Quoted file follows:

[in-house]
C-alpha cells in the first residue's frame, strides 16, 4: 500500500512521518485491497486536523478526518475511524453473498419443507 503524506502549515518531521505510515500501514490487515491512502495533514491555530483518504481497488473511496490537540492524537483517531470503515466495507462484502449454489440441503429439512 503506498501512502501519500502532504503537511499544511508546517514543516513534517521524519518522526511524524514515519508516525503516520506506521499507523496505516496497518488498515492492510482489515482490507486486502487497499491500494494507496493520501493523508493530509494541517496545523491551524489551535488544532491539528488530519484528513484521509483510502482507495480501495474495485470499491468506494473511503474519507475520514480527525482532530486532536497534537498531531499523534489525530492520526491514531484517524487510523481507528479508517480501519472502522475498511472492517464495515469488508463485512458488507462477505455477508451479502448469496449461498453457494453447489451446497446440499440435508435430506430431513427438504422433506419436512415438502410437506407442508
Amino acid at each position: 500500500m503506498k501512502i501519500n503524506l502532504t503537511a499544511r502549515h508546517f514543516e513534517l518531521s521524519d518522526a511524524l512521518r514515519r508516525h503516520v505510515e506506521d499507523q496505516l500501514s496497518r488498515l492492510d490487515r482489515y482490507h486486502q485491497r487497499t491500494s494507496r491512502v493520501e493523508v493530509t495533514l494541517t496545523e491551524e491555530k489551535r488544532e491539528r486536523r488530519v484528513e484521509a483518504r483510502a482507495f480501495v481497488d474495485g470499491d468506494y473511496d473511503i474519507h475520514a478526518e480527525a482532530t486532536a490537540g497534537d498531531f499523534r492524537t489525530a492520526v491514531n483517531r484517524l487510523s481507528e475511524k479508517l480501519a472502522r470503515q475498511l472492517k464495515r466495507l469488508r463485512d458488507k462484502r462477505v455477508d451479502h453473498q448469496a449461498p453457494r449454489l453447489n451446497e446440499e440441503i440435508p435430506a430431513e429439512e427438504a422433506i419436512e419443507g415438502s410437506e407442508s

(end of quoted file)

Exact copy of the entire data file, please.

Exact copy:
[in-house]
C-alpha cells in the first residue's frame, strides 16, 4: 500500500512521518485491497486536523478526518475511524453473498419443507 503524506502549515518531521505510515500501514490487515491512502495533514491555530483518504481497488473511496490537540492524537483517531470503515466495507462484502449454489440441503429439512 503506498501512502501519500502532504503537511499544511508546517514543516513534517521524519518522526511524524514515519508516525503516520506506521499507523496505516496497518488498515492492510482489515482490507486486502487497499491500494494507496493520501493523508493530509494541517496545523491551524489551535488544532491539528488530519484528513484521509483510502482507495480501495474495485470499491468506494473511503474519507475520514480527525482532530486532536497534537498531531499523534489525530492520526491514531484517524487510523481507528479508517480501519472502522475498511472492517464495515469488508463485512458488507462477505455477508451479502448469496449461498453457494453447489451446497446440499440435508435430506430431513427438504422433506419436512415438502410437506407442508
Amino acid at each position: 500500500m503506498k501512502i501519500n503524506l502532504t503537511a499544511r502549515h508546517f514543516e513534517l518531521s521524519d518522526a511524524l512521518r514515519r508516525h503516520v505510515e506506521d499507523q496505516l500501514s496497518r488498515l492492510d490487515r482489515y482490507h486486502q485491497r487497499t491500494s494507496r491512502v493520501e493523508v493530509t495533514l494541517t496545523e491551524e491555530k489551535r488544532e491539528r486536523r488530519v484528513e484521509a483518504r483510502a482507495f480501495v481497488d474495485g470499491d468506494y473511496d473511503i474519507h475520514a478526518e480527525a482532530t486532536a490537540g497534537d498531531f499523534r492524537t489525530a492520526v491514531n483517531r484517524l487510523s481507528e475511524k479508517l480501519a472502522r470503515q475498511l472492517k464495515r466495507l469488508r463485512d458488507k462484502r462477505v455477508d451479502h453473498q448469496a449461498p453457494r449454489l453447489n451446497e446440499e440441503i440435508p435430506a430431513e429439512e427438504a422433506i419436512e419443507g415438502s410437506e407442508s